By Bill Stansbeary
The Colorado Aviation Historical Society held their 37th annual Colorado Aviation Hall of Fame banquet on Nov. 3 at the Lakewood Country Club. Aviation legend R.A. “Bob” Hoover was guest speaker.
Jerry Lips provided the introduction for Hoover, who was presented with Airport Journals’ Freedom of Flight award during the 2007 Living Legends of Aviation event earlier this year.
Hoover, considered by his peers as a “pilot’s pilot,” has served America in war and peace, as a fighter pilot, test pilot and master of aerobatics. His military awards include the Distinguished Flying Cross, Soldier’s Medal for Valor, Purple Heart and French Croix de Guerre. An inductee of the National Aviation Hall of Fame and the International Council of Air Shows Hall of Fame, he’s received many civilian awards, including the Lindbergh Medal and Bill Barber Award for Showmanship. His contributions to aviation include two terms as president of the Society of Experimental Test Pilots.
Born in Nashville, Tenn., in 1922, Hoover was old enough to be fascinated when Charles Lindbergh made his historic transatlantic flight in 1927. His love for aviation grew, resulting in flying lessons at age 15.
He joined the Tennessee Air National Guard on his 18th birthday, and went on active duty with the unit in September 1940. After asking for an assignment for military flight training, he began primary training in December 1941, shortly after the bombing of Pearl Harbor.
He arrived in England in December 1942, as part of the 20th Fighter Group, where he was given the rank of designated flight officer. He moved on to North Africa, before reporting to the 12th Air Corps headquarters in Algiers, and then joining the 4th Fighter Squadron, 52nd Fighter Group in September 1943, soon to be located in Corsica, France.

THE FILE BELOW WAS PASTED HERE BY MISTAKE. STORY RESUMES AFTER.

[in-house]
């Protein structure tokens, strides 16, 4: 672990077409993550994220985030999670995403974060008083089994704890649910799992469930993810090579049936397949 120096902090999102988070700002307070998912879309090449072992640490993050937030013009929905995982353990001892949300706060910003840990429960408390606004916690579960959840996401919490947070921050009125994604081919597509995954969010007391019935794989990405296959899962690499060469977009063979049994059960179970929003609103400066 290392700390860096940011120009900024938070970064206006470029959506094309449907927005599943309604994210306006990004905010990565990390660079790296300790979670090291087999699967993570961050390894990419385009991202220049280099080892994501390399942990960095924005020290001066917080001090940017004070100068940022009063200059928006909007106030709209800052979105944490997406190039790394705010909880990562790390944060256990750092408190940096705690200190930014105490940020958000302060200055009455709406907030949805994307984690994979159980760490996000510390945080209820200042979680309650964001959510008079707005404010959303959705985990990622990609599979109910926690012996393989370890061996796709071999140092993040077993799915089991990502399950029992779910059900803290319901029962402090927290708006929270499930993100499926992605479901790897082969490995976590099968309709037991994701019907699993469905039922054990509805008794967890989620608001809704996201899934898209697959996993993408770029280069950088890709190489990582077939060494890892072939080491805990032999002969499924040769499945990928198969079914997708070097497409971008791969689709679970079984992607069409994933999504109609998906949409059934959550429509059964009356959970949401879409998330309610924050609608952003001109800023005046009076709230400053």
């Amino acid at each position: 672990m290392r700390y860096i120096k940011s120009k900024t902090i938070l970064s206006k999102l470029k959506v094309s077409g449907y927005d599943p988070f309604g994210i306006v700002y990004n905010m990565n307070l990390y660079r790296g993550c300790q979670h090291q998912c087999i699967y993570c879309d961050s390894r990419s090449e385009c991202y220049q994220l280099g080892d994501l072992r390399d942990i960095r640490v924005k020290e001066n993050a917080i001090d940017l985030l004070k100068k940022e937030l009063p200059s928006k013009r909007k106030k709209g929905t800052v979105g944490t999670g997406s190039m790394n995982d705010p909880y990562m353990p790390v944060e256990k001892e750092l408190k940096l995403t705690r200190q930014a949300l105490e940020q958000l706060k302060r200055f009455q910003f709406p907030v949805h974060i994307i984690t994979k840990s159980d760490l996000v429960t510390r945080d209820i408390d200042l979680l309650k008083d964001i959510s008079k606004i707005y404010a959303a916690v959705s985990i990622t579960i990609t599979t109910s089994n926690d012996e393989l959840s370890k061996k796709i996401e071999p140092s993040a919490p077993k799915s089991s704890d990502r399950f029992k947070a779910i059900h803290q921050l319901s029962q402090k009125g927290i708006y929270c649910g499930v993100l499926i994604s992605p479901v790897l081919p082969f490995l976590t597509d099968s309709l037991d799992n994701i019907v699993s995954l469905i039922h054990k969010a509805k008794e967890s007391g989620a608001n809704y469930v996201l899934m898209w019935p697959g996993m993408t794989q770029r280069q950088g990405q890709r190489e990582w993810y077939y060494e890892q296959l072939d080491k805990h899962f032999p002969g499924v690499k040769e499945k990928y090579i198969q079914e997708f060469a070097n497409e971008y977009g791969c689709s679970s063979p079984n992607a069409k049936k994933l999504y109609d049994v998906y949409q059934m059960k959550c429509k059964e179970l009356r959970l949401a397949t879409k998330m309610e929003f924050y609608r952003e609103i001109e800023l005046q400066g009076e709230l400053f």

On Feb. 9, 1944, while heading a four-plane-formation of Spitfires on a mission to patrol the waters off the Italian and French coasts, Hoover was shot down. Hours later, a German corvette picked up the wounded pilot as he floated in the water off the coast of Nice, France.
Hoover would eventually be taken to Stalag Luft 1 in Barth. He made many attempts to escape, before fleeing in the early spring of 1945. He ended up at an abandoned Luftwaffe air base just inside Germany’s border, where he discovered an airworthy Focke-Wulf 190, which he flew to Holland.
Hoover was later assigned to the Flight Test Division at Wright Field. He flew the chase plane for Chuck Yeager’s historic flight in the Bell X-1 on Oct. 14, 1947, to break the sound barrier, flying at a speed of 700 mph (1.07 Mach). From his chase plane, he took the very first photographs of the diamond-shaped shock waves from the exhaust plume behind the X-1 rocket ship. Those pictures were on President Harry Truman’s desk the next day.
During the banquet, Hoover spoke about one of his greatest disappointments: he never got the chance to fly the X-1 because of a serious accident that broke both of his legs, just a month after the breakthrough flight at Muroc Air Force Base (now Edwards AFB) in California.